LinkedIn C++ quiz: It’s a trap!

Today LinkedIn suggested me to take C++ quiz to test my declared skill. This is a new solution of LinkedIn announced as “Skill Assessments to Help Professionals Showcase and Improve their Skills”.

I have not used C++ in “professional life” almost 4 years. Last standard I looked closely was long-awaited C++ 11. Later versions C++14 and C++17 are barely reached me. But LinkedIn comforted me that if I fail, result won’t be visible to others. Even I believed that these data will be used in matching algorithm for recruiter’s premium accounts I accepted challenge!

Question: “What is the output of the code”

#include <cstdio>
using namespace std;
 
int main()
{
  char c = 255;
  if (c > 10) {
      printf("c = %i, which is greater than 10", c);
  } else {
      printf("c = %i, which is less than 10", c);
  }
  return(0);
}

Question only looks simple of course. Obviously quiz is testing your knowledge of signed/unsigned types and min/max values, the type of an integer literal and signed/unsigned comparisons!

Also I think that quiz tries to confuse you in:

– we don’t use printf often in C++ and %i instead of traditional %d is summoned to test you. Trick is that i,d are the same for printf but match differently for fscanf/scanf according to C11.

return(0) in the original C specification parenthesis were required around the return value but nowadays it reveals old-school fan.

Select answer

  • c=-1, which is greater than 10
  • c=255, which is greater than 10
  • c=-1, which is less than 10
  • c=255, which is less than 10

Is it a Trap? You as owner of C++ skill could see the following problems

Problem 1

The question is incomplete really! It doesn’t specify platform that is critical in this question.

Max value of char std::numeric_limits<char>::max(), equivalent to CHAR_MAXSCHAR_MAX , as standards specifies:

SCHAR_MAX, maximum value for an object of type signed char 127 (27-1) or greater*.

* the actual value depends on the particular system and library implementation, but shall reflect the limits of these types in the target platform.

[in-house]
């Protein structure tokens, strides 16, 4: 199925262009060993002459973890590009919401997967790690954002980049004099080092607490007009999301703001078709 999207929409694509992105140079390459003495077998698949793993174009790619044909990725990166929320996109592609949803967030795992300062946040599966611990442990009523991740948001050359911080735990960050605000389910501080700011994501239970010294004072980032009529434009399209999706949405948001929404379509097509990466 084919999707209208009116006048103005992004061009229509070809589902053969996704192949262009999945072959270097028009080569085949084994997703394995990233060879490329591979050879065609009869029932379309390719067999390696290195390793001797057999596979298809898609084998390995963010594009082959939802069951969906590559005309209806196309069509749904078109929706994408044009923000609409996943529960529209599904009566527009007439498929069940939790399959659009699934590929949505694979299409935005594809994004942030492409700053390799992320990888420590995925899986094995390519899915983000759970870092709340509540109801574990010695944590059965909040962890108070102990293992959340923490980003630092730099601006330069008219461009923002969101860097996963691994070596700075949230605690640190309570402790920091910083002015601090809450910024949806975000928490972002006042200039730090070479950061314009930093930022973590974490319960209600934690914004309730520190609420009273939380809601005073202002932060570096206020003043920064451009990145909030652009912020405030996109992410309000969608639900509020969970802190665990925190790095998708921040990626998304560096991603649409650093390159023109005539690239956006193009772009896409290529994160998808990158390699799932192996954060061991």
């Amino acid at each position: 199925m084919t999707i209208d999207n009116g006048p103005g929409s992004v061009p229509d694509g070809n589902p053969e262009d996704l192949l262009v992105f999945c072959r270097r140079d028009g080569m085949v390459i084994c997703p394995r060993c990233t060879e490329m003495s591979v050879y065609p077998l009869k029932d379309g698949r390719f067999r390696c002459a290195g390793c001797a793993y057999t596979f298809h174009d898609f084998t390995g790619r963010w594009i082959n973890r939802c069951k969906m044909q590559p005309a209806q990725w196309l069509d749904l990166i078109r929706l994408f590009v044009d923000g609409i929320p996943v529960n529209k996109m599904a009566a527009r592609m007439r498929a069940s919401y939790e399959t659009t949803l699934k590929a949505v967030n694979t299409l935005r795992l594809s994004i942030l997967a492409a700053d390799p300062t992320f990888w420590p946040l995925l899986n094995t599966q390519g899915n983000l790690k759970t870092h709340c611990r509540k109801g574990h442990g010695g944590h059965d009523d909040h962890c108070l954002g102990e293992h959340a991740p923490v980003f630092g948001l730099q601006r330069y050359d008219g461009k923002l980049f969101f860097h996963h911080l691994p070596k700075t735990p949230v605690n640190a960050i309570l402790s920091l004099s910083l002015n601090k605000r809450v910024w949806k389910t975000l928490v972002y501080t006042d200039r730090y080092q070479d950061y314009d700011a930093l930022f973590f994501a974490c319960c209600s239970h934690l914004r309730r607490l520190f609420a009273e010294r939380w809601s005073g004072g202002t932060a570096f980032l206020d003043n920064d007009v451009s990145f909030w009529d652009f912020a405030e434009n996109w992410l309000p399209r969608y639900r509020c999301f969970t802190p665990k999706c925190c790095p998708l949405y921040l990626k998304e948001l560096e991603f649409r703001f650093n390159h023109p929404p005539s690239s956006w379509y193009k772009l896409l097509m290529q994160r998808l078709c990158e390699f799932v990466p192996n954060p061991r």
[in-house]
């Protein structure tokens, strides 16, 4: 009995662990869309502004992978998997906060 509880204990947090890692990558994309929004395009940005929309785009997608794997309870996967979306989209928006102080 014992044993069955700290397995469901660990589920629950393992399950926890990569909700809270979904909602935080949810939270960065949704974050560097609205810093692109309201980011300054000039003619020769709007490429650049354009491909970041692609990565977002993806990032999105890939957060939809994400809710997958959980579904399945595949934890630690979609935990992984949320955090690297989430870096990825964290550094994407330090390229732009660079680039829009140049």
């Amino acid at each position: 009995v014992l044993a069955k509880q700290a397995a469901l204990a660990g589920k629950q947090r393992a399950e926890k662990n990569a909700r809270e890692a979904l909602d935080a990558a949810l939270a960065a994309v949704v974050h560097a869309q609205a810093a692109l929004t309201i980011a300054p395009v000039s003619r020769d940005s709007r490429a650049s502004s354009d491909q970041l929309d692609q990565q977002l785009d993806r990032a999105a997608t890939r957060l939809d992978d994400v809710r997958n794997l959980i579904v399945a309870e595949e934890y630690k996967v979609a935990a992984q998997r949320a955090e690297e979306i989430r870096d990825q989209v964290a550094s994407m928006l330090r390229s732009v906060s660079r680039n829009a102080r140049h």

Yes, char is platform specific and can be greater than 8bit. But well, sure I am supposed to assume common “x86_64”, family of Linux, Windows, OSX.

Let’s assume

SCHAR_MAX == 127

but there is another greater problem

Problem 2

C++ standard says (link to early draft, C++17 standard can be purchased):

http://www.open-std.org/jtc1/sc22/wg21/docs/papers/2017/n4713.pdf

If during the evaluation of an expression, the result is not mathematically defined or not in the range of representable values for its type, the behavior is undefined.

At the same time

6.7.1 Fundamental types [basic.fundamental]

4 Unsigned integers shall obey the laws of arithmetic modulo 2^n where n is the number of bits in the value representation of that particular size of integer.*

* This implies that unsigned arithmetic does not overflow because a result that cannot be represented by the resulting unsigned integer type is reduced modulo the number that is one greater than the largest value that can be represented by the resulting unsigned integer type.

and

7.8 Integral conversions [conv.integral]

3 If the destination type is signed, the value is unchanged if it can be represented in the destination type; otherwise, the value is implementation-defined.

What about C? Standard C11

6.3.1.3 Signed and unsigned integers

3 Otherwise, the new type is signed and the value cannot be represented in it; either the result is implementation-defined or an implementation-defined signal is raised

What is the right answer “the behavior is undefined”, “implementation defined” or “-1 which is less than 10”?

Does the quiz expect that the user already have done this analysis in past? Or that user rely on common sense, luck or post in stack-overflow that search returned first?

After time expired, it suggested me to proceed with Next. I decided to stop quiz because it looks like a Trap really!

2 thoughts on “LinkedIn C++ quiz: It’s a trap!

  1. The person who wrote the ‘C’ language quiz needs to get a clue, too. First question was so retarded I stopped right there and didn’t care if I couldn’t take it for X more months.

    Liked by 1 person

  2. That is how any interview proceeding works, whether it’s an automated pre-screening or a final on-site. You have to be lucky to give answers an interviewer wants to hear back, and that’s it. Don’t argue to them since it might hurt their ego and your job offer.

    Liked by 1 person

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